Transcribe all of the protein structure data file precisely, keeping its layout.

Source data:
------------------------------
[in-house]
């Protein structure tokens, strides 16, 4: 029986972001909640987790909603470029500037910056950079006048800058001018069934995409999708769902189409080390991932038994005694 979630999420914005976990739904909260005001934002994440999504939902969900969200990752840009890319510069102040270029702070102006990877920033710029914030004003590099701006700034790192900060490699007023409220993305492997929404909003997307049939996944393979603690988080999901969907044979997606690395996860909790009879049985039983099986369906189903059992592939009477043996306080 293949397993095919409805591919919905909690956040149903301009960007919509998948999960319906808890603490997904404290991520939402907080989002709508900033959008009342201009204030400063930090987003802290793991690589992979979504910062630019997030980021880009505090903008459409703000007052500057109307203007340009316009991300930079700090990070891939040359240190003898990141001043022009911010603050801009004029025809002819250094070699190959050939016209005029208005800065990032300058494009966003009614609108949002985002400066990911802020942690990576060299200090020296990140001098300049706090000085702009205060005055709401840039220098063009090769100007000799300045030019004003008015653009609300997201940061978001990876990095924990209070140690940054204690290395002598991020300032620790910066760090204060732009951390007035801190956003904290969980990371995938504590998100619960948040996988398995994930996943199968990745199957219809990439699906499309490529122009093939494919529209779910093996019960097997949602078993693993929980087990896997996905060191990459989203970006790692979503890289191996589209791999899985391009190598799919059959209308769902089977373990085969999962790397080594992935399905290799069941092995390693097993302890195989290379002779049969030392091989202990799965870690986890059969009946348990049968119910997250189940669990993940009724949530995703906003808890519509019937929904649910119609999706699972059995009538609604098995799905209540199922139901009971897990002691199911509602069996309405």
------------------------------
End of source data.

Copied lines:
[in-house]
């Protein structure tokens, strides 16, 4: 029986972001909640987790909603470029500037910056950079006048800058001018069934995409999708769902189409080390991932038994005694 979630999420914005976990739904909260005001934002994440999504939902969900969200990752840009890319510069102040270029702070102006990877920033710029914030004003590099701006700034790192900060490699007023409220993305492997929404909003997307049939996944393979603690988080999901969907044979997606690395996860909790009879049985039983099986369906189903059992592939009477043996306080 293949397993095919409805591919919905909690956040149903301009960007919509998948999960319906808890603490997904404290991520939402907080989002709508900033959008009342201009204030400063930090987003802290793991690589992979979504910062630019997030980021880009505090903008459409703000007052500057109307203007340009316009991300930079700090990070891939040359240190003898990141001043022009911010603050801009004029025809002819250094070699190959050939016209005029208005800065990032300058494009966003009614609108949002985002400066990911802020942690990576060299200090020296990140001098300049706090000085702009205060005055709401840039220098063009090769100007000799300045030019004003008015653009609300997201940061978001990876990095924990209070140690940054204690290395002598991020300032620790910066760090204060732009951390007035801190956003904290969980990371995938504590998100619960948040996988398995994930996943199968990745199957219809990439699906499309490529122009093939494919529209779910093996019960097997949602078993693993929980087990896997996905060191990459989203970006790692979503890289191996589209791999899985391009190598799919059959209308769902089977373990085969999962790397080594992935399905290799069941092995390693097993302890195989290379002779049969030392091989202990799965870690986890059969009946348990049968119910997250189940669990993940009724949530995703906003808890519509019937929904649910119609999706699972059995009538609604098995799905209540199922139901009971897990002691199911509602069996309405």